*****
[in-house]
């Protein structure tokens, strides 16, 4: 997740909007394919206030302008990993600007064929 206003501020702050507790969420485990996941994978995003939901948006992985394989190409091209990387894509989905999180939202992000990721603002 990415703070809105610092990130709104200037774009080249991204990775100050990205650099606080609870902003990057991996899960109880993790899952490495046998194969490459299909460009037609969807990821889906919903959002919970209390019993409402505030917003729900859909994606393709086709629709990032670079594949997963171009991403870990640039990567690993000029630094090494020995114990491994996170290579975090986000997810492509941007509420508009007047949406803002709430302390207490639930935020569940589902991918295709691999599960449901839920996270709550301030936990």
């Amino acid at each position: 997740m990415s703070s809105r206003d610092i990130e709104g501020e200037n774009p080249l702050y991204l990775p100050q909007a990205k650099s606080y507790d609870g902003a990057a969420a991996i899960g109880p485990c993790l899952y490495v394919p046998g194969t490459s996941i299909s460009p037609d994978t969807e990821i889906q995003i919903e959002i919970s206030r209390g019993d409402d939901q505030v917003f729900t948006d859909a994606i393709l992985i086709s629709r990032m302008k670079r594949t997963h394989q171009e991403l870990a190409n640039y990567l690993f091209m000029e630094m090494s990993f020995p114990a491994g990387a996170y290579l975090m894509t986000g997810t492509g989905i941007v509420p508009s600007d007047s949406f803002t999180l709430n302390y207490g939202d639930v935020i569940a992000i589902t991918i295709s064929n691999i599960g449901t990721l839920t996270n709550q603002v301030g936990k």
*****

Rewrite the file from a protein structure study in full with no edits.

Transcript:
[in-house]
């Protein structure tokens, strides 16, 4: 997740909007394919206030302008990993600007064929 206003501020702050507790969420485990996941994978995003939901948006992985394989190409091209990387894509989905999180939202992000990721603002 990415703070809105610092990130709104200037774009080249991204990775100050990205650099606080609870902003990057991996899960109880993790899952490495046998194969490459299909460009037609969807990821889906919903959002919970209390019993409402505030917003729900859909994606393709086709629709990032670079594949997963171009991403870990640039990567690993000029630094090494020995114990491994996170290579975090986000997810492509941007509420508009007047949406803002709430302390207490639930935020569940589902991918295709691999599960449901839920996270709550301030936990």
């Amino acid at each position: 997740m990415s703070s809105r206003d610092i990130e709104g501020e200037n774009p080249l702050y991204l990775p100050q909007a990205k650099s606080y507790d609870g902003a990057a969420a991996i899960g109880p485990c993790l899952y490495v394919p046998g194969t490459s996941i299909s460009p037609d994978t969807e990821i889906q995003i919903e959002i919970s206030r209390g019993d409402d939901q505030v917003f729900t948006d859909a994606i393709l992985i086709s629709r990032m302008k670079r594949t997963h394989q171009e991403l870990a190409n640039y990567l690993f091209m000029e630094m090494s990993f020995p114990a491994g990387a996170y290579l975090m894509t986000g997810t492509g989905i941007v509420p508009s600007d007047s949406f803002t999180l709430n302390y207490g939202d639930v935020i569940a992000i589902t991918i295709s064929n691999i599960g449901t990721l839920t996270n709550q603002v301030g936990k």